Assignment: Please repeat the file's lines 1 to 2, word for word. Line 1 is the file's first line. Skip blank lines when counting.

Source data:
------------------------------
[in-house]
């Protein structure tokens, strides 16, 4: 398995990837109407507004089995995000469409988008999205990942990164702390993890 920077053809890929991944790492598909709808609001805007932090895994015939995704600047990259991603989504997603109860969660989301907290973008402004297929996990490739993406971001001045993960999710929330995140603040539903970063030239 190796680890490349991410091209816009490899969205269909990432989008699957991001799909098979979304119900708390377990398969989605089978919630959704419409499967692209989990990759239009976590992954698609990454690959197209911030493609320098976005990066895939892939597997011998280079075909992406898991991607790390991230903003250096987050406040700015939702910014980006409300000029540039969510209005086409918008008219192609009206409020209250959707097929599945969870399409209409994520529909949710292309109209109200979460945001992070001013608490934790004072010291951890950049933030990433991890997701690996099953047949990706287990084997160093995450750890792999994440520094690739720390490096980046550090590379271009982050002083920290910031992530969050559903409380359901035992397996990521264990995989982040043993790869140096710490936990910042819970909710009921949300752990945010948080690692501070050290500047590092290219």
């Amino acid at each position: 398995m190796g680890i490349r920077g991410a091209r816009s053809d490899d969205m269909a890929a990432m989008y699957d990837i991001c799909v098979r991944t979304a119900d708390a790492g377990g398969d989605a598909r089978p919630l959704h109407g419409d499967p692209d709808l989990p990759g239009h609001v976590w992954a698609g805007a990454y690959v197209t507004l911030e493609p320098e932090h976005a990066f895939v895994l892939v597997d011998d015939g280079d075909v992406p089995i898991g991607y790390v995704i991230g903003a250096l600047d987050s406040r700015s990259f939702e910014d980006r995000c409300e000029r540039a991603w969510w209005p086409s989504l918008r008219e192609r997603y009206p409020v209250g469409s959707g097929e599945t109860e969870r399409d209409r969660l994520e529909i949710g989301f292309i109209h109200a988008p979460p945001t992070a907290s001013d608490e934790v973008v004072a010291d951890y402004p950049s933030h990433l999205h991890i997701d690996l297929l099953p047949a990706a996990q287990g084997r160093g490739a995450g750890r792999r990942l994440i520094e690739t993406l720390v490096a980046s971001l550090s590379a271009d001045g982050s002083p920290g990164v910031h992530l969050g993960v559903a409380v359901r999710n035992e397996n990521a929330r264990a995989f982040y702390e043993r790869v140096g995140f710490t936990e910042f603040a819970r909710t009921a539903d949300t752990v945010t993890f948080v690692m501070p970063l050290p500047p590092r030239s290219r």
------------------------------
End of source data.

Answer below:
[in-house]
């Protein structure tokens, strides 16, 4: 398995990837109407507004089995995000469409988008999205990942990164702390993890 920077053809890929991944790492598909709808609001805007932090895994015939995704600047990259991603989504997603109860969660989301907290973008402004297929996990490739993406971001001045993960999710929330995140603040539903970063030239 190796680890490349991410091209816009490899969205269909990432989008699957991001799909098979979304119900708390377990398969989605089978919630959704419409499967692209989990990759239009976590992954698609990454690959197209911030493609320098976005990066895939892939597997011998280079075909992406898991991607790390991230903003250096987050406040700015939702910014980006409300000029540039969510209005086409918008008219192609009206409020209250959707097929599945969870399409209409994520529909949710292309109209109200979460945001992070001013608490934790004072010291951890950049933030990433991890997701690996099953047949990706287990084997160093995450750890792999994440520094690739720390490096980046550090590379271009982050002083920290910031992530969050559903409380359901035992397996990521264990995989982040043993790869140096710490936990910042819970909710009921949300752990945010948080690692501070050290500047590092290219």